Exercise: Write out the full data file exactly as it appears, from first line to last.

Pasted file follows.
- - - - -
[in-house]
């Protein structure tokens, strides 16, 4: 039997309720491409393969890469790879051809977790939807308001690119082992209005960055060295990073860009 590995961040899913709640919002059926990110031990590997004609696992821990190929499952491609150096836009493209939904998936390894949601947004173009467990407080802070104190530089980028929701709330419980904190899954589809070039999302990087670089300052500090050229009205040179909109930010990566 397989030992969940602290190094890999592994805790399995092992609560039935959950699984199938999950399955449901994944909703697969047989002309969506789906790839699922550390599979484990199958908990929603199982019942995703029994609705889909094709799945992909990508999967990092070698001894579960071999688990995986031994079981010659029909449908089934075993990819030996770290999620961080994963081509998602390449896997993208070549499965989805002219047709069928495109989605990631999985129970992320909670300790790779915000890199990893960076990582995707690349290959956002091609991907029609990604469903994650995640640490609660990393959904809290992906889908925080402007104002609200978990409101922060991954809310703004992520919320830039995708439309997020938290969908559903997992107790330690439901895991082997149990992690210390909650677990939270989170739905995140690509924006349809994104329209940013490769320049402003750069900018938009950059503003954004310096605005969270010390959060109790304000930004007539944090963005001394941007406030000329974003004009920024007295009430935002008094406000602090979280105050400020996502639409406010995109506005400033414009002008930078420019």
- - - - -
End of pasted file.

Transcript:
[in-house]
């Protein structure tokens, strides 16, 4: 039997309720491409393969890469790879051809977790939807308001690119082992209005960055060295990073860009 590995961040899913709640919002059926990110031990590997004609696992821990190929499952491609150096836009493209939904998936390894949601947004173009467990407080802070104190530089980028929701709330419980904190899954589809070039999302990087670089300052500090050229009205040179909109930010990566 397989030992969940602290190094890999592994805790399995092992609560039935959950699984199938999950399955449901994944909703697969047989002309969506789906790839699922550390599979484990199958908990929603199982019942995703029994609705889909094709799945992909990508999967990092070698001894579960071999688990995986031994079981010659029909449908089934075993990819030996770290999620961080994963081509998602390449896997993208070549499965989805002219047709069928495109989605990631999985129970992320909670300790790779915000890199990893960076990582995707690349290959956002091609991907029609990604469903994650995640640490609660990393959904809290992906889908925080402007104002609200978990409101922060991954809310703004992520919320830039995708439309997020938290969908559903997992107790330690439901895991082997149990992690210390909650677990939270989170739905995140690509924006349809994104329209940013490769320049402003750069900018938009950059503003954004310096605005969270010390959060109790304000930004007539944090963005001394941007406030000329974003004009920024007295009430935002008094406000602090979280105050400020996502639409406010995109506005400033414009002008930078420019």